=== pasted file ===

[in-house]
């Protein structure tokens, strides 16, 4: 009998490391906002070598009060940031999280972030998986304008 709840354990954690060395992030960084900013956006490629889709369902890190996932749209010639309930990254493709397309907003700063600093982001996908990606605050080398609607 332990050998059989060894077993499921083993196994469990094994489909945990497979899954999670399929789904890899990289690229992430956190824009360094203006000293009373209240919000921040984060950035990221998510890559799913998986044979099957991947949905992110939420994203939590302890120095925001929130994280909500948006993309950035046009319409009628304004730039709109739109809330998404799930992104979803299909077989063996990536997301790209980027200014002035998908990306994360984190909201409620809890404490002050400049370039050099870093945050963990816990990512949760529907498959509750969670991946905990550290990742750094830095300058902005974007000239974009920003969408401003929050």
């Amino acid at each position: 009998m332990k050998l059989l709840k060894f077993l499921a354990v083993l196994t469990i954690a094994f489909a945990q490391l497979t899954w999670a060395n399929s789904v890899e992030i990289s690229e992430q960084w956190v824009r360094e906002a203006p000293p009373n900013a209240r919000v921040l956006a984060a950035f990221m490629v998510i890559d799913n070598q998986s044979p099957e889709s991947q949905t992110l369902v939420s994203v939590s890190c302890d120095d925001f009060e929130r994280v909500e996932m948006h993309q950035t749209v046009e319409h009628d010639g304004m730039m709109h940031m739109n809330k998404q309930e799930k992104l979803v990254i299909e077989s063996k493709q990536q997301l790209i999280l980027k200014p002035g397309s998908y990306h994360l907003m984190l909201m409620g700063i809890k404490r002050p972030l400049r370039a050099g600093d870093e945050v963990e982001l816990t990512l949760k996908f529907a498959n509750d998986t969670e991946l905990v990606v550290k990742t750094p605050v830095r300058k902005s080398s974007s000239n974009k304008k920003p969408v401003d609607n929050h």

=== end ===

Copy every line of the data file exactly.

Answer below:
[in-house]
């Protein structure tokens, strides 16, 4: 009998490391906002070598009060940031999280972030998986304008 709840354990954690060395992030960084900013956006490629889709369902890190996932749209010639309930990254493709397309907003700063600093982001996908990606605050080398609607 332990050998059989060894077993499921083993196994469990094994489909945990497979899954999670399929789904890899990289690229992430956190824009360094203006000293009373209240919000921040984060950035990221998510890559799913998986044979099957991947949905992110939420994203939590302890120095925001929130994280909500948006993309950035046009319409009628304004730039709109739109809330998404799930992104979803299909077989063996990536997301790209980027200014002035998908990306994360984190909201409620809890404490002050400049370039050099870093945050963990816990990512949760529907498959509750969670991946905990550290990742750094830095300058902005974007000239974009920003969408401003929050």
């Amino acid at each position: 009998m332990k050998l059989l709840k060894f077993l499921a354990v083993l196994t469990i954690a094994f489909a945990q490391l497979t899954w999670a060395n399929s789904v890899e992030i990289s690229e992430q960084w956190v824009r360094e906002a203006p000293p009373n900013a209240r919000v921040l956006a984060a950035f990221m490629v998510i890559d799913n070598q998986s044979p099957e889709s991947q949905t992110l369902v939420s994203v939590s890190c302890d120095d925001f009060e929130r994280v909500e996932m948006h993309q950035t749209v046009e319409h009628d010639g304004m730039m709109h940031m739109n809330k998404q309930e799930k992104l979803v990254i299909e077989s063996k493709q990536q997301l790209i999280l980027k200014p002035g397309s998908y990306h994360l907003m984190l909201m409620g700063i809890k404490r002050p972030l400049r370039a050099g600093d870093e945050v963990e982001l816990t990512l949760k996908f529907a498959n509750d998986t969670e991946l905990v990606v550290k990742t750094p605050v830095r300058k902005s080398s974007s000239n974009k304008k920003p969408v401003d609607n929050h």